"Tell me and I will forget,
Show me and I may remember,
Involve me and I will understand."
The Duck River is a beautiful river that is rich in history, wildlife, and folklore. It is just over 270 miles in length and meanders it way through Middle Tennessee and is one of the longest rivers contained entirely within the Tennessee borders. It is a river that showcases scenic pastoral lands, steep rock cliffs, and forested banks.
The Duck River is one of the most biologically rich and diverse rivers in North America and in 2010 was featured in National Geographic's "One Cubic Foot" article (Jan/Feb 2010 issue).
According to the Tennessee Department of Environment and Conservation (TDEC) the Duck River contains over 500 species of aquatic plants, fish and invertebrates. This includes over 60 species of mussels, 151 fish species, and 22 aquatic snail species. The Duck River holds more species of fish than all of Europe. Many anglers enjoy catching smallmouth bass, spotted bass, rock bass, and many other fish on the Duck River.
Among the rare species living in the Duck River are mussels such as the birdwing pearly mussel and the Tennessee club shell. In addition, the river harbors a number of larger mammals, reptiles, and birds, including river otters, beavers, mink, hawks, osprey, and herons. Freshwater mussels have disappeared across much of the United States. But the Duck River is one of a handful of rivers in Tennessee where they have survived and are still thriving. Because mussels are sensitive to pollution, their presence is a reliable indicator of water quality – for humans.
In 2001, a 37-mile stretch of the Duck River was designated a State Scenic River because of its scenic, ecological, cultural, and historical value. This section begins near the Maury and Marshall County lines and ends at Iron Bridge Road.
This is the section that Higher Pursuits features on all our guided trips and rental routes. One of the unique aspects of this section of river is that it passes through 12,800 acres of land owned by the State of Tennessee. This 12,800 acres has been designated as the Yanahli Wildlife Management Area (WMA) and is managed by the Tennessee Wildlife Resource Agency.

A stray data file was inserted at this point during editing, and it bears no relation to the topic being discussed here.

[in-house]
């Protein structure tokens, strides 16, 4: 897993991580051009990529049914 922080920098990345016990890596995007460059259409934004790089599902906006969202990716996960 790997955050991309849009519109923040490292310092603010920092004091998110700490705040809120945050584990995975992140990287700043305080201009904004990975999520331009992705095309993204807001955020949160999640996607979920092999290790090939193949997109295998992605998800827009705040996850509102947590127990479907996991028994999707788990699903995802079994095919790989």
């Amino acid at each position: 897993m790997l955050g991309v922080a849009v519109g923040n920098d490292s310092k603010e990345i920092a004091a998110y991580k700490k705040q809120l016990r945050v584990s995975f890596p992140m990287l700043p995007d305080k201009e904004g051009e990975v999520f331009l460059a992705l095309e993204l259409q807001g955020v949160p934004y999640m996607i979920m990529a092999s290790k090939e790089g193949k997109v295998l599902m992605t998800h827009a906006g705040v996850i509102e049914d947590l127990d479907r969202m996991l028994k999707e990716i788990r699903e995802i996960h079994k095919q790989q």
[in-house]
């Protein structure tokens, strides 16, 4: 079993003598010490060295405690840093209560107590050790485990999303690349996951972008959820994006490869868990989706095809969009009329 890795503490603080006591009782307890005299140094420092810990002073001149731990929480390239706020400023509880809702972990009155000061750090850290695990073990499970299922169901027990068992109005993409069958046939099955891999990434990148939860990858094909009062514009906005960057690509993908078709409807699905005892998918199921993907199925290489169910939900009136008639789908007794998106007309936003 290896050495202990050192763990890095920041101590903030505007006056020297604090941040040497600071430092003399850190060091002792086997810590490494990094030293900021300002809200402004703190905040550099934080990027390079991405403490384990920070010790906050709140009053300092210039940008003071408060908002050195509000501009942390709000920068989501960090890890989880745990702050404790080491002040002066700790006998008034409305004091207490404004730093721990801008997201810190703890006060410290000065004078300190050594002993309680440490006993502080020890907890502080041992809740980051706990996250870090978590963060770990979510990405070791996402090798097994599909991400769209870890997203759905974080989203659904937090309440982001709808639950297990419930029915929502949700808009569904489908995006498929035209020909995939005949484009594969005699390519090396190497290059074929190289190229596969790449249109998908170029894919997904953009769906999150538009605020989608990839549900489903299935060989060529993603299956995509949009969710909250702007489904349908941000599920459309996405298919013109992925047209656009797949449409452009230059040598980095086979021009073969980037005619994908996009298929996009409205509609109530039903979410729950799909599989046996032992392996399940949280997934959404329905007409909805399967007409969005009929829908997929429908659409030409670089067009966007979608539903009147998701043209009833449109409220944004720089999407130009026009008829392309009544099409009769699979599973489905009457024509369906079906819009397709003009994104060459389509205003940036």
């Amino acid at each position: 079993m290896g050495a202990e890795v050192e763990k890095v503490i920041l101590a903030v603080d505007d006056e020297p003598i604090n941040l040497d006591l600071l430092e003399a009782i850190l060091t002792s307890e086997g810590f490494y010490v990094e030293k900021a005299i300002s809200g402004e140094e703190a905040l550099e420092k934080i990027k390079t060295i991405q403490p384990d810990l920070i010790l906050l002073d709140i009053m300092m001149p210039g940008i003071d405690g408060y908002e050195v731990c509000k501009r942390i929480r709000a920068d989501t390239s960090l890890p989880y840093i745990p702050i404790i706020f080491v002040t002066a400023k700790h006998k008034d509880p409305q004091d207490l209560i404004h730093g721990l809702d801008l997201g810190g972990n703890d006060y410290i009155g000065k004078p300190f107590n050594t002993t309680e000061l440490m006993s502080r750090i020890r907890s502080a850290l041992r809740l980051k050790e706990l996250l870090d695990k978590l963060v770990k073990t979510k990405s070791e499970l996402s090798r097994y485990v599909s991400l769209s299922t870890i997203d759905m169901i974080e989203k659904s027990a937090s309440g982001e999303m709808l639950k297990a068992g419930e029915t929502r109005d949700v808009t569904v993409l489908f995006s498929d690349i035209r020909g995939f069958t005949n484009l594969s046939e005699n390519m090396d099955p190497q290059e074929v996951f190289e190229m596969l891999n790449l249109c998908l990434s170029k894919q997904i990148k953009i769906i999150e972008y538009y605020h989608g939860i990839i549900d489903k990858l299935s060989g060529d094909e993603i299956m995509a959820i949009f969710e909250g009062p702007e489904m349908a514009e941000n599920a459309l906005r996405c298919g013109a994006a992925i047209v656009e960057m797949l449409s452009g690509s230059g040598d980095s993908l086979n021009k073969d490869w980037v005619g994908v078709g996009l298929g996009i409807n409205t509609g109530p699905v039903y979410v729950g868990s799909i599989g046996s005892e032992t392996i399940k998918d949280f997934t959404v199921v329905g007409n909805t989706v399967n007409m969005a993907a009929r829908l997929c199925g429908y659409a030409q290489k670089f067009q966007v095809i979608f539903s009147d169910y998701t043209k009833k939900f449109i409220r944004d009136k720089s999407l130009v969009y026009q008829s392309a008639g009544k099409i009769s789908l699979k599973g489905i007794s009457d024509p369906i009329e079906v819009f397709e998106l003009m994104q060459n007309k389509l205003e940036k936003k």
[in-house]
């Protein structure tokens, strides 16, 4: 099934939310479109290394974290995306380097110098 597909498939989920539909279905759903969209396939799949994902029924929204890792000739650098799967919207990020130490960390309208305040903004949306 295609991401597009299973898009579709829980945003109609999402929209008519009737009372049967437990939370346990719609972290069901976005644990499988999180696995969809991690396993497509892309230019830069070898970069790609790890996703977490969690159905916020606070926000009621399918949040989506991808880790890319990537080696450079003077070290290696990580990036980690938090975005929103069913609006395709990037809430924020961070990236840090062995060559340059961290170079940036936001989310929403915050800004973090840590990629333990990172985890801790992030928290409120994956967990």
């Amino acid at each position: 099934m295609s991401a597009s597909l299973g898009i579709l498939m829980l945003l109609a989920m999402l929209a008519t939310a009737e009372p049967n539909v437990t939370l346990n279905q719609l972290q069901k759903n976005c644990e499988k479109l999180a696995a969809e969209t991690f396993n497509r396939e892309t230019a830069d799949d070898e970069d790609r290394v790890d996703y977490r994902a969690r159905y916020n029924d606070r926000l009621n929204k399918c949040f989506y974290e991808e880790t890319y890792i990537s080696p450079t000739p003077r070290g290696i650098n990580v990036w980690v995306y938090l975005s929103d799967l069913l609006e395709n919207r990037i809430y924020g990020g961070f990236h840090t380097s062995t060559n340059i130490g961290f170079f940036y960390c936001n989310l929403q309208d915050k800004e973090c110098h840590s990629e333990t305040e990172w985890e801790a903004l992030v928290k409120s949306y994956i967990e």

The Duck River is considered a Class 1 River for recreational boaters. This means that the river has moving water with a few riffles and small waves with few or no obstructions.
Within the Yanahli Wildlife Management Area are six different State Natural Areas that make up the Duck River Complex. Less than a mile from the Higher Pursuits Duck River Base is the Cheeks Bend State Natural Area. It is an 800-acre area that contains cedar glades, scenic bluffs overlooking the Duck River, and extensive cedar and hardwood forests. In the Cheeks Bend State Natural Area there is a two-mile hiking trail that leads to the bluffs overlooking the Duck River and also provides access to a small cave.
Camping is allowed on the Duck River but you must obtain permission from the Region II WMA Manger, TWRA. Currently the Region II manager is Tommy Edwards. His office can be reached at 931-840-4042 or 615-781-6622. You must know where you would like to camp and when. There are no designated camping spots, no outhouses, and no picnic tables. It is very rustic. Also, if you plan to camp it is VERY IMPORTANT to know the river level and predicted weather conditions. The river can rise very quickly and wash groups off low lying campsites in the middle of the night. You should also know where the WMA property lines are so you do not camp on private property. Permission to camp on private property can only be obtained from the land owner.